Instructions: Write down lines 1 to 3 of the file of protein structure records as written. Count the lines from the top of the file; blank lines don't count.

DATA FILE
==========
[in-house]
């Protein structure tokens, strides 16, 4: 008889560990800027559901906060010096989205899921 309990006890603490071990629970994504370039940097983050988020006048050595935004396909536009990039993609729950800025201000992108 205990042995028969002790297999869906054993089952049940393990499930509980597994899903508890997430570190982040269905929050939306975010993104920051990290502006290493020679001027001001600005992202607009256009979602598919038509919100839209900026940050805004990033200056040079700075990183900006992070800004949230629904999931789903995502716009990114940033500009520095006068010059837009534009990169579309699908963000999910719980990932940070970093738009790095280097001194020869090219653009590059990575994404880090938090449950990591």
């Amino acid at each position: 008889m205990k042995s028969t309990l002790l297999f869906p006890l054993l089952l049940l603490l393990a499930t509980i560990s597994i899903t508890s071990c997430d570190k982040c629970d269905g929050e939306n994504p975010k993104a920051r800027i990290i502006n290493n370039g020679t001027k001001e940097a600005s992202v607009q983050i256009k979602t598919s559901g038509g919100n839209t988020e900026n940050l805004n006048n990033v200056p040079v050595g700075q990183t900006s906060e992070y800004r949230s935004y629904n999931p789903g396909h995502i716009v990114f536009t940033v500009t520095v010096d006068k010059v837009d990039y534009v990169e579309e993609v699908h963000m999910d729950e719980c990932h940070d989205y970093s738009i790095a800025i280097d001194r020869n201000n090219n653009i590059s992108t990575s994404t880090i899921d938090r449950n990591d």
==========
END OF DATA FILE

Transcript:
[in-house]
């Protein structure tokens, strides 16, 4: 008889560990800027559901906060010096989205899921 309990006890603490071990629970994504370039940097983050988020006048050595935004396909536009990039993609729950800025201000992108 205990042995028969002790297999869906054993089952049940393990499930509980597994899903508890997430570190982040269905929050939306975010993104920051990290502006290493020679001027001001600005992202607009256009979602598919038509919100839209900026940050805004990033200056040079700075990183900006992070800004949230629904999931789903995502716009990114940033500009520095006068010059837009534009990169579309699908963000999910719980990932940070970093738009790095280097001194020869090219653009590059990575994404880090938090449950990591």
């Amino acid at each position: 008889m205990k042995s028969t309990l002790l297999f869906p006890l054993l089952l049940l603490l393990a499930t509980i560990s597994i899903t508890s071990c997430d570190k982040c629970d269905g929050e939306n994504p975010k993104a920051r800027i990290i502006n290493n370039g020679t001027k001001e940097a600005s992202v607009q983050i256009k979602t598919s559901g038509g919100n839209t988020e900026n940050l805004n006048n990033v200056p040079v050595g700075q990183t900006s906060e992070y800004r949230s935004y629904n999931p789903g396909h995502i716009v990114f536009t940033v500009t520095v010096d006068k010059v837009d990039y534009v990169e579309e993609v699908h963000m999910d729950e719980c990932h940070d989205y970093s738009i790095a800025i280097d001194r020869n201000n090219n653009i590059s992108t990575s994404t880090i899921d938090r449950n990591d």